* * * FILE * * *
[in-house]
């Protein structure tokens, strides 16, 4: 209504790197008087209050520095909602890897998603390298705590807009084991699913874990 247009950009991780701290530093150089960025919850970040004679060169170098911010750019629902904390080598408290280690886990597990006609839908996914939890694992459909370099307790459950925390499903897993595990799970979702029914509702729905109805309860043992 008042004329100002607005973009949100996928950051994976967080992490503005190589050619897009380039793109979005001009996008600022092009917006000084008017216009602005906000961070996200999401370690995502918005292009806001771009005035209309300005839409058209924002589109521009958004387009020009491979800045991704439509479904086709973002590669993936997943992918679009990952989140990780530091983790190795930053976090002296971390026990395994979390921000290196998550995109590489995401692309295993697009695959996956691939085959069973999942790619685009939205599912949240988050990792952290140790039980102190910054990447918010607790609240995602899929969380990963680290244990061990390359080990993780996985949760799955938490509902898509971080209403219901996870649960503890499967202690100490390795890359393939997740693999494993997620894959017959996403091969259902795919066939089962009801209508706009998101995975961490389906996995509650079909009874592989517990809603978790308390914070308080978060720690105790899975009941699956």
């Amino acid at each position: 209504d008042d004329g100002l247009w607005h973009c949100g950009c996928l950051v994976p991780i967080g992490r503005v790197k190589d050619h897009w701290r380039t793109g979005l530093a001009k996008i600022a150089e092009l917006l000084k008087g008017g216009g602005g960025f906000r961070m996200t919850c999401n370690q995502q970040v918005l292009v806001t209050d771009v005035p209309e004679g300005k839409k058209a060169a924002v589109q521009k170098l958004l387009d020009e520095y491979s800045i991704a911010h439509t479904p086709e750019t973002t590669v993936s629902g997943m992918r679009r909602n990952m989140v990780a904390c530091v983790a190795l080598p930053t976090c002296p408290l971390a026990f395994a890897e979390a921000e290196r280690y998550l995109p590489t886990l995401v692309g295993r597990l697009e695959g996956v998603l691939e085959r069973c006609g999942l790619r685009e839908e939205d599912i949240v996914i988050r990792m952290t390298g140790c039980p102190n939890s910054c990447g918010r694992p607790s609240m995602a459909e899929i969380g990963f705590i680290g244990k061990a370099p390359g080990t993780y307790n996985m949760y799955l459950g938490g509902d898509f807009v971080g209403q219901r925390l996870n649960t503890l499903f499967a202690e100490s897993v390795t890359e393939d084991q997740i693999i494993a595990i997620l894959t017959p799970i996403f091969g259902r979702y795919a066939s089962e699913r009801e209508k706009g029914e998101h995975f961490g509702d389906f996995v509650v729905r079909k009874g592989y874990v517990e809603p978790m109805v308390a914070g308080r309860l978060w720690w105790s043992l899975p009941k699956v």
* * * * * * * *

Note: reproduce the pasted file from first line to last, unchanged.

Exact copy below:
[in-house]
């Protein structure tokens, strides 16, 4: 209504790197008087209050520095909602890897998603390298705590807009084991699913874990 247009950009991780701290530093150089960025919850970040004679060169170098911010750019629902904390080598408290280690886990597990006609839908996914939890694992459909370099307790459950925390499903897993595990799970979702029914509702729905109805309860043992 008042004329100002607005973009949100996928950051994976967080992490503005190589050619897009380039793109979005001009996008600022092009917006000084008017216009602005906000961070996200999401370690995502918005292009806001771009005035209309300005839409058209924002589109521009958004387009020009491979800045991704439509479904086709973002590669993936997943992918679009990952989140990780530091983790190795930053976090002296971390026990395994979390921000290196998550995109590489995401692309295993697009695959996956691939085959069973999942790619685009939205599912949240988050990792952290140790039980102190910054990447918010607790609240995602899929969380990963680290244990061990390359080990993780996985949760799955938490509902898509971080209403219901996870649960503890499967202690100490390795890359393939997740693999494993997620894959017959996403091969259902795919066939089962009801209508706009998101995975961490389906996995509650079909009874592989517990809603978790308390914070308080978060720690105790899975009941699956």
């Amino acid at each position: 209504d008042d004329g100002l247009w607005h973009c949100g950009c996928l950051v994976p991780i967080g992490r503005v790197k190589d050619h897009w701290r380039t793109g979005l530093a001009k996008i600022a150089e092009l917006l000084k008087g008017g216009g602005g960025f906000r961070m996200t919850c999401n370690q995502q970040v918005l292009v806001t209050d771009v005035p209309e004679g300005k839409k058209a060169a924002v589109q521009k170098l958004l387009d020009e520095y491979s800045i991704a911010h439509t479904p086709e750019t973002t590669v993936s629902g997943m992918r679009r909602n990952m989140v990780a904390c530091v983790a190795l080598p930053t976090c002296p408290l971390a026990f395994a890897e979390a921000e290196r280690y998550l995109p590489t886990l995401v692309g295993r597990l697009e695959g996956v998603l691939e085959r069973c006609g999942l790619r685009e839908e939205d599912i949240v996914i988050r990792m952290t390298g140790c039980p102190n939890s910054c990447g918010r694992p607790s609240m995602a459909e899929i969380g990963f705590i680290g244990k061990a370099p390359g080990t993780y307790n996985m949760y799955l459950g938490g509902d898509f807009v971080g209403q219901r925390l996870n649960t503890l499903f499967a202690e100490s897993v390795t890359e393939d084991q997740i693999i494993a595990i997620l894959t017959p799970i996403f091969g259902r979702y795919a066939s089962e699913r009801e209508k706009g029914e998101h995975f961490g509702d389906f996995v509650v729905r079909k009874g592989y874990v517990e809603p978790m109805v308390a914070g308080r309860l978060w720690w105790s043992l899975p009941k699956v």